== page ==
Jewish Heritage Europe

Romania: At Hanukkah celebration, the Great Synagogue of Iaşi is rededicated after lengthy restoration

Screen grab from Iasi TV of the restored ark in the Great Synagogue


It was a real Hanukkah celebration — the Great Synagogue in Iaşi, Romania, the oldest surviving synagogue in the country, was rededicated December 3 after a dozen years of fitful restoration work. Mazel Tov to all involved!

The ancient sanctuary was packed with dignitaries and local people for the event. (See a video of the entire ceremony below).

General view of the restored exterior of the Great Synagogue in Iaşi, Romania. Photo: FEDROM

One of only two synagogues still standing in a city that before World War II had more than 100, the Great Synagogue was originally built in 1670-1671 and rebuilt successively in 1761, 1822, 1863 because of fire and other devastation. It is listed as a historical monument.

The final stage in the project was the completion of the delicate  restoration of the carved and painted wooden ark, a process supported by the World Monuments Fund. The work on the Ark, which dates from the 1860s, was carried out by a team led by the expert restorer Pia Stinghe (who carried on after the death of her husband Mihai in 2016). 

The WMF had placed the synagogue on its 2014 Watch List of endangered cultural heritage sites, underscoring the threats to the building, which had suffered greatly over the preceding decade due to years of botched and incomplete restoration work that had left it open to the weather.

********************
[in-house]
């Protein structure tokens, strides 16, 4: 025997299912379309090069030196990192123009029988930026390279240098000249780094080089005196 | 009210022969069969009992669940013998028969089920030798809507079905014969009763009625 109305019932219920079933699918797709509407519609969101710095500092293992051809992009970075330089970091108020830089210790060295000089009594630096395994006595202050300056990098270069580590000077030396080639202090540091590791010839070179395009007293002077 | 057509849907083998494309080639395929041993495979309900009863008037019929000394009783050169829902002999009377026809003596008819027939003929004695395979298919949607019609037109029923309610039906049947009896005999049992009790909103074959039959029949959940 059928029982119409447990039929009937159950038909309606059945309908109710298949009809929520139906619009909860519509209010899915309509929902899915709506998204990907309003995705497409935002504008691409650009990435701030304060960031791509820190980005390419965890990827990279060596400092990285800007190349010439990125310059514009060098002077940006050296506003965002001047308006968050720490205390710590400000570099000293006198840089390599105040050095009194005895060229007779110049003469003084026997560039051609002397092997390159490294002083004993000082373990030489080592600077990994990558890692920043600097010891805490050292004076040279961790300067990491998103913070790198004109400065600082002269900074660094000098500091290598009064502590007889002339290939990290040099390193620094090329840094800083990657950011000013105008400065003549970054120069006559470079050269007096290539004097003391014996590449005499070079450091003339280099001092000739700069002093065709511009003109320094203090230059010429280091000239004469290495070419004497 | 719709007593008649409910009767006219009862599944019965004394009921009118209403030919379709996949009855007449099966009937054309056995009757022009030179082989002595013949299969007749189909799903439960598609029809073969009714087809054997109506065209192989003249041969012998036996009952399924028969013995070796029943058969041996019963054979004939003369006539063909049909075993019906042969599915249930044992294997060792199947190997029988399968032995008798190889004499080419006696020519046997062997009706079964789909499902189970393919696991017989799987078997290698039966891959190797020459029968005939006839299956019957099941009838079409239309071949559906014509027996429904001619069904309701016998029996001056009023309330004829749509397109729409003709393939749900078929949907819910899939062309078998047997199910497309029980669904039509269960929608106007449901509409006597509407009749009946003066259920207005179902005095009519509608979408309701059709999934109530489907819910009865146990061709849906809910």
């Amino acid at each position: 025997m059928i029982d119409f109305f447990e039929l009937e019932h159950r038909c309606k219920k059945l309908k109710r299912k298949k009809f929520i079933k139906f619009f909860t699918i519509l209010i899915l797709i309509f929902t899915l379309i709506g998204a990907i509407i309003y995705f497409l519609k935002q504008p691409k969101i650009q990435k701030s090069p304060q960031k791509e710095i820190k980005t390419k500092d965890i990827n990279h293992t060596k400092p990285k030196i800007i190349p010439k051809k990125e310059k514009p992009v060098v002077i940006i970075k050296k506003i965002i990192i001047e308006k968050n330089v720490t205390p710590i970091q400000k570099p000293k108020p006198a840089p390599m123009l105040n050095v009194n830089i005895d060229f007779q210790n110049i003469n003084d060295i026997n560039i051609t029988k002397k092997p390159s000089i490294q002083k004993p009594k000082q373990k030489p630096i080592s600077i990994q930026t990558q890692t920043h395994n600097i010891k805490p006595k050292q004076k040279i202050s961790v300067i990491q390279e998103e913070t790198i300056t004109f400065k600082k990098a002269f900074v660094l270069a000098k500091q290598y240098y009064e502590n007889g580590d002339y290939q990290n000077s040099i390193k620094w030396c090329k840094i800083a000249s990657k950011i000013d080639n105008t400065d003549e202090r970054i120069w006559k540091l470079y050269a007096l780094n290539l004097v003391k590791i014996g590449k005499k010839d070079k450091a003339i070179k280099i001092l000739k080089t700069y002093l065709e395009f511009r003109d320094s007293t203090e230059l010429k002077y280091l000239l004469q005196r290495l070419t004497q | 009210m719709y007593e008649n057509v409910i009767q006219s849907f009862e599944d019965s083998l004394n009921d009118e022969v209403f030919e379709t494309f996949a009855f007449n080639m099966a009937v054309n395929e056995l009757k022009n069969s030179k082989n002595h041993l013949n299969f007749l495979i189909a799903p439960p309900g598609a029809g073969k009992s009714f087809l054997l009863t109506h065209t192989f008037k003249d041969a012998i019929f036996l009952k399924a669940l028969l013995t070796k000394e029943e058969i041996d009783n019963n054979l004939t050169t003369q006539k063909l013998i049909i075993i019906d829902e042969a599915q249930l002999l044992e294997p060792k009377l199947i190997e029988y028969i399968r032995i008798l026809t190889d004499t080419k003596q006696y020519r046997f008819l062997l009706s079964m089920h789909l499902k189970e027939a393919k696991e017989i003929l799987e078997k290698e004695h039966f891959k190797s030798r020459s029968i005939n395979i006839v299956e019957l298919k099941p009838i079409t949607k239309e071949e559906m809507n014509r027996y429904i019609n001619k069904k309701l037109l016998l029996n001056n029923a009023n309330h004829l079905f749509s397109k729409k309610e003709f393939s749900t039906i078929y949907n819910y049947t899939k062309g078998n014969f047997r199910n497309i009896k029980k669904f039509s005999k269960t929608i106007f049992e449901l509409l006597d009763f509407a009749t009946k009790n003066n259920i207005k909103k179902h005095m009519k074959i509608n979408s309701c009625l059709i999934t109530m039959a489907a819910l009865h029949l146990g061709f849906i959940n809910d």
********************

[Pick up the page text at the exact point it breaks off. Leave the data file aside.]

Watch a video of the entire dedication ceremony — with general views of the sanctuaray and close ups of some of the detailed work – posted on Facebook by local television:



We have followed the restoration project over the past years — search for Iaşi on the web site to see our previous articles and photos documenting the restoration process.




4 comments on “Romania: At Hanukkah celebration, the Great Synagogue of Iaşi is rededicated after lengthy restoration

  1. Thank you for sharing these photos and stories of this synagogue. While I don’t know whether my great grandparents worshipped there, it brings me closer to them.

    • It’s spelled differently, but I believe this is the area my grandparents were from! Didn’t know there were that many synagogues there!

  2. My Grandfathers family lived in Tulsea Romania, not far from Iasi. Weather they ever visited the Shul I have no idea.

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